We look at the steps being taken to make sure coffee in Ireland is sustainable.
There’s nothing better than a cup of coffee, but it’s important to think about its sustainability. Coffee growing is an intensive process that can have serious effects on the land and environment, not to mention the workers who produce the coffee. Here, we take a closer look at sustainable coffee.
Fairtrade coffee is the best place to start when thinking about sustainable coffee. Following the collapse of the world coffee trade in the 1980s, Mexican coffee farmers were in dire straits, with no money coming in. The Fairtrade Foundation was then set up to ensure that the 125 million people around the world that depend on coffee for their livelihoods are always paid at least the Fairtrade Minimum Price for their coffee.
This concept of a minimum price is of key importance to ensure the coffee is produced sustainably: it’s an intense process that has a significant impact on the environment. By paying farmers more, they can afford to invest more into the business, utilising farming methods that don’t damage the environment. It’s an interesting loop that helps to ensure the sustainability of the coffee we drink every day.
While you’ll now struggle to find a coffee that doesn’t carry an accreditation, such as organic or fairtrade, it seems that a lot of the general public are purchasing coffee machines for their homes that utilise coffee pods, most of which are not recyclable. These non-recyclable pods, alongside tonnes of coffee cups, go into landfill every day, creating a massive environmental issue. However, there has been a movement towards more environmentally-friendly coffee in the past couple of years. Coffee giant Nespresso now offers a recycling service for all of its pods, 25% of which it says are recycled; the company is striving to increase this number to 100% over the coming years. Nespresso uses aluminium for their coffee capsules which is infinitely recyclable. Not only that, but Nespresso offers customers a variety of convenient ways to recycle their capsules, from home collection to Parcel Motel collection to drop off recycling points in Nespresso boutiques.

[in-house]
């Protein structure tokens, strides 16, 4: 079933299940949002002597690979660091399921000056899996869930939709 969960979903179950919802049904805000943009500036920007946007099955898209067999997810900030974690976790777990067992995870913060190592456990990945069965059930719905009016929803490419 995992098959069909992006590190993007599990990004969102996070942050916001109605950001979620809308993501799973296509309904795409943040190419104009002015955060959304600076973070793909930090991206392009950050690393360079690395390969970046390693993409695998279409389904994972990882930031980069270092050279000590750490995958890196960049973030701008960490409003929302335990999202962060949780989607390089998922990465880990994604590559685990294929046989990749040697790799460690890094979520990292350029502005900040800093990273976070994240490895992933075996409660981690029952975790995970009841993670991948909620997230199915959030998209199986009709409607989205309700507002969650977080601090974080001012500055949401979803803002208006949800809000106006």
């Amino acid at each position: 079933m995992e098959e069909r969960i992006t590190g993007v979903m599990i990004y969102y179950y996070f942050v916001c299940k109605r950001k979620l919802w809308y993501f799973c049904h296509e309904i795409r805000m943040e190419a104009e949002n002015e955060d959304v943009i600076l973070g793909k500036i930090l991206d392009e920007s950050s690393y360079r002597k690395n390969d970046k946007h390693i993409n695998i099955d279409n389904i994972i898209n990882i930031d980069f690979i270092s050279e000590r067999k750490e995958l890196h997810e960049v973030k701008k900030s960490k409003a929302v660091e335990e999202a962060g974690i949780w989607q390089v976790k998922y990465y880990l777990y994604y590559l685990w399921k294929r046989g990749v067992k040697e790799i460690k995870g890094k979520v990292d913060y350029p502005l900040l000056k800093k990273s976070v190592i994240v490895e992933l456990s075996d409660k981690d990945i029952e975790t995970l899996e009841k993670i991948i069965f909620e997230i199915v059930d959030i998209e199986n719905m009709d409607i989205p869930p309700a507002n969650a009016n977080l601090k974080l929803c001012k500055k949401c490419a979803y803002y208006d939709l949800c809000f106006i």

Keep cups and reusable travel mugs have become massively popular over the past couple of years too, as the general public tries to be more environmentally-conscious with its purchasing power. The Dublin coffee scene has fully embraced this more sustainable way of serving coffee: the majority of retailers offer a discount on coffee served in reusable cups. Compostable and recyclable cups have become the norm in many coffee outlets in the city as a way to be more sustainable, however, there are no publicly accessible compost bins on the streets of Dublin, meaning that many of these compostable cups end up in landfill anyway.
With sustainability being such a buzzword at the minute, it’s only right that Dublin’s coffee roasters are leaning into this new, environmentally important trend. One such roaster is Gary Grant of Imbibe Coffee Roasters, which is based in Dublin 8.
When Gary moved from financial services to the coffee world about a decade ago, he decided that his business would be as ethical and sustainable as possible. Now, the majority of the coffee that Gary and his team roast is organic. He recently purchased an entire crop of coffee produced by an all-female co-op based in Peru, which is part of the Café Femenino programme which aims to empower female coffee growers.
Imbibe has even gone one step further to aid Dublin’s sustainability: Gary supplies retailers with tins of coffee that are collected once empty, brought back to the roastery and reused, eliminating the need for single use coffee containers. Now, if only the rest of Dublin would follow suit!
This post was originally published on our sister site Food and Wine.